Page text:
Two things today: first of all, thanks again to Jackie Chambers for the write-up and photograph. Secondly, I’m about to be absent for 4.5 weeks. New postings to BPotD will be quite sporadic during this time (don’t be surprised to see week-long or longer gaps). Apologies, but there hasn’t been enough time to prep postings in advance.
Colquhounia coccinea can be found at forest edges and clearings in the Himalayas and southwestern China. This particular specimen was growing in Nepal at an altitude of 2300m.
The stems of the Himalayan mint shrub are tomentose, or covered in small, matted, stellate hairs. This gives the 3m+ stems a soft, felty texture. There are two varieties of Colquhounia coccinea, and the colour of the hairs is a characteristic used to distinguish the two varieties. Colquhounia coccinea var. mollis has very dense rust-coloured hairs whereas Colquhounia coccinea var. coccinea has fewer rust-coloured hairs and instead appears to be more silvery.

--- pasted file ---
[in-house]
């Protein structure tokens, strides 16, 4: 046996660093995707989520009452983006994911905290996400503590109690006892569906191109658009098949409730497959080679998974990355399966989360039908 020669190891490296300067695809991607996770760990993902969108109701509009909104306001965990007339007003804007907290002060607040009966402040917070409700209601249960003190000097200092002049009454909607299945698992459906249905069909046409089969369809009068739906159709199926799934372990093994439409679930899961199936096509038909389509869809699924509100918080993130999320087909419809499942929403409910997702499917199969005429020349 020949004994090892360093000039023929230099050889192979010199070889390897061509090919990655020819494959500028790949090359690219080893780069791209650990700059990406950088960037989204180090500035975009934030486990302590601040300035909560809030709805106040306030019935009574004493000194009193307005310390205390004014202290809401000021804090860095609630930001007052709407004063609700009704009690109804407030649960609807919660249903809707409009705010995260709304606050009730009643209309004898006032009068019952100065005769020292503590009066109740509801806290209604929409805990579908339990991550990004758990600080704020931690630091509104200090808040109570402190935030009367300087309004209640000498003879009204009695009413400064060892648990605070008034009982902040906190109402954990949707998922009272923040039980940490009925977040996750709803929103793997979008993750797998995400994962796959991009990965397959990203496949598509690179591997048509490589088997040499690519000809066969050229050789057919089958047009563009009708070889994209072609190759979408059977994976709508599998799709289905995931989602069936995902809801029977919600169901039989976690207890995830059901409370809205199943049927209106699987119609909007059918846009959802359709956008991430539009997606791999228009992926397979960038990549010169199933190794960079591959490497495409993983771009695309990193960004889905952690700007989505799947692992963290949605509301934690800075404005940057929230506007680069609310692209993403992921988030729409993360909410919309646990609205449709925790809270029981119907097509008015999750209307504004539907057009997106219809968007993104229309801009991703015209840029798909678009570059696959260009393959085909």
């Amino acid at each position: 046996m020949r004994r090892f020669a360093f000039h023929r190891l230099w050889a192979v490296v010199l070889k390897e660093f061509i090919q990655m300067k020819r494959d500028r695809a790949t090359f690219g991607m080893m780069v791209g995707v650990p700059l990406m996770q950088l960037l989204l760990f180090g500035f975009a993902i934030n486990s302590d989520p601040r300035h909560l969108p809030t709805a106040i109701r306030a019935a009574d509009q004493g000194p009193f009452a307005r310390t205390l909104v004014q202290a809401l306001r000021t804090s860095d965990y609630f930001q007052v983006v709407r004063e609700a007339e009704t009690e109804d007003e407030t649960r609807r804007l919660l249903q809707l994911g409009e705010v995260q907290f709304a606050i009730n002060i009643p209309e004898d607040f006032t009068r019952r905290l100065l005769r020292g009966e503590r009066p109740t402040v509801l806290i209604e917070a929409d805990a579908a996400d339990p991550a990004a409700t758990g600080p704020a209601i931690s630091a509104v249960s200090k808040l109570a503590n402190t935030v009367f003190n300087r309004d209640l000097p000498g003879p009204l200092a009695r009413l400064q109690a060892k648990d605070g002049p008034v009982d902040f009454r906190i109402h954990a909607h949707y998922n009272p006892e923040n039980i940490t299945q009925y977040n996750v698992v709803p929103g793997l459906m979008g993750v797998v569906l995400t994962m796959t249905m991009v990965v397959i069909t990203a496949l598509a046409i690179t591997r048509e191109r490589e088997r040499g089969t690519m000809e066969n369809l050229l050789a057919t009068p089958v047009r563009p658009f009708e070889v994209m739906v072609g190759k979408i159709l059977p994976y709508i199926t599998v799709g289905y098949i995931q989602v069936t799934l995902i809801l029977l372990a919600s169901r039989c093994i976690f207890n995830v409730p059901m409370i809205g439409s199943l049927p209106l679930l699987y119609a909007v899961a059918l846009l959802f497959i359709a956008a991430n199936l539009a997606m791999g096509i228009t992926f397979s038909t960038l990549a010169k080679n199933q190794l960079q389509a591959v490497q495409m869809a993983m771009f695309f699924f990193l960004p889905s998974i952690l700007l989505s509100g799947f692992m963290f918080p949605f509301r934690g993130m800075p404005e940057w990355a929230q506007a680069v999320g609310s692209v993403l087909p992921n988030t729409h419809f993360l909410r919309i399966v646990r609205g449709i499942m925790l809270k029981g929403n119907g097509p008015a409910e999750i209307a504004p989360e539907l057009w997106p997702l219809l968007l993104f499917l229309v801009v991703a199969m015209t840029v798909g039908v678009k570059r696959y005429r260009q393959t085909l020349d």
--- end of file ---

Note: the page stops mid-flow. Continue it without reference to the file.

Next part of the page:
The leaves are also covered in soft hairs, and can range between 5-15 cm long. Like most mints, the leaves are held in an opposite arrangement along the stem and are aromatic when crushed. Clusters of orange or red tubular flowers are produced late in the season. These bloom from August to November. Fruit production occurs from November to January. Quinish Garden Nursery has another photograph of the plant, while the Flora of China provides a comprehensive description of Colquhounia coccinea.
Pronounced ko-hoo-nia the genus is named after a Scotsman, Sir Robert Colquhoun, who lived in Nepal in the early 19th century.
The specific epithet, coccinea, is derived from the name of a scarlet red dye obtained from cochineal insects. These insects are soft-bodied, oval-shaped scale insects hosted on some members of the cactus genus Opuntia. Cochineal extract is a red colouring made from the raw dried and pulverized bodies of insects.